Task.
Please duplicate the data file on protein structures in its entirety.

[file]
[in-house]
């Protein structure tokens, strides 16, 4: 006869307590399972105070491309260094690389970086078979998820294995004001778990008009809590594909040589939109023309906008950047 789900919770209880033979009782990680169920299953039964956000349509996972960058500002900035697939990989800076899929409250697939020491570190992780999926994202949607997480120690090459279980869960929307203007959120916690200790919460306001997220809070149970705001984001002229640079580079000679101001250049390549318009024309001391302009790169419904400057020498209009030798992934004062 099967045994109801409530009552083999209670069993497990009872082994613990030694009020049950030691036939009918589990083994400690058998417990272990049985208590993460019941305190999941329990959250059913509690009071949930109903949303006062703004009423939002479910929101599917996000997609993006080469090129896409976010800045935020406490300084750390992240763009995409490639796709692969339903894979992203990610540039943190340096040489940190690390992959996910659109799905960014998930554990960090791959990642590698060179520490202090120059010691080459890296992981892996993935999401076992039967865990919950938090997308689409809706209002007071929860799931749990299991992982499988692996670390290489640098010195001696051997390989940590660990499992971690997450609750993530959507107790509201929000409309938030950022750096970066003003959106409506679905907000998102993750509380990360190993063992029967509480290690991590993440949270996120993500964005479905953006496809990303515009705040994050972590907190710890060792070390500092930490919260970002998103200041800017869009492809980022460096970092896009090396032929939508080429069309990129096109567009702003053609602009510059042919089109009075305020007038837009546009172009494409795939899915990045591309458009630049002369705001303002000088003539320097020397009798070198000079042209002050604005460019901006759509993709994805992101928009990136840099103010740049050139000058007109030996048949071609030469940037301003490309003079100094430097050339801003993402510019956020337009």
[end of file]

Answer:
[in-house]
């Protein structure tokens, strides 16, 4: 006869307590399972105070491309260094690389970086078979998820294995004001778990008009809590594909040589939109023309906008950047 789900919770209880033979009782990680169920299953039964956000349509996972960058500002900035697939990989800076899929409250697939020491570190992780999926994202949607997480120690090459279980869960929307203007959120916690200790919460306001997220809070149970705001984001002229640079580079000679101001250049390549318009024309001391302009790169419904400057020498209009030798992934004062 099967045994109801409530009552083999209670069993497990009872082994613990030694009020049950030691036939009918589990083994400690058998417990272990049985208590993460019941305190999941329990959250059913509690009071949930109903949303006062703004009423939002479910929101599917996000997609993006080469090129896409976010800045935020406490300084750390992240763009995409490639796709692969339903894979992203990610540039943190340096040489940190690390992959996910659109799905960014998930554990960090791959990642590698060179520490202090120059010691080459890296992981892996993935999401076992039967865990919950938090997308689409809706209002007071929860799931749990299991992982499988692996670390290489640098010195001696051997390989940590660990499992971690997450609750993530959507107790509201929000409309938030950022750096970066003003959106409506679905907000998102993750509380990360190993063992029967509480290690991590993440949270996120993500964005479905953006496809990303515009705040994050972590907190710890060792070390500092930490919260970002998103200041800017869009492809980022460096970092896009090396032929939508080429069309990129096109567009702003053609602009510059042919089109009075305020007038837009546009172009494409795939899915990045591309458009630049002369705001303002000088003539320097020397009798070198000079042209002050604005460019901006759509993709994805992101928009990136840099103010740049050139000058007109030996048949071609030469940037301003490309003079100094430097050339801003993402510019956020337009």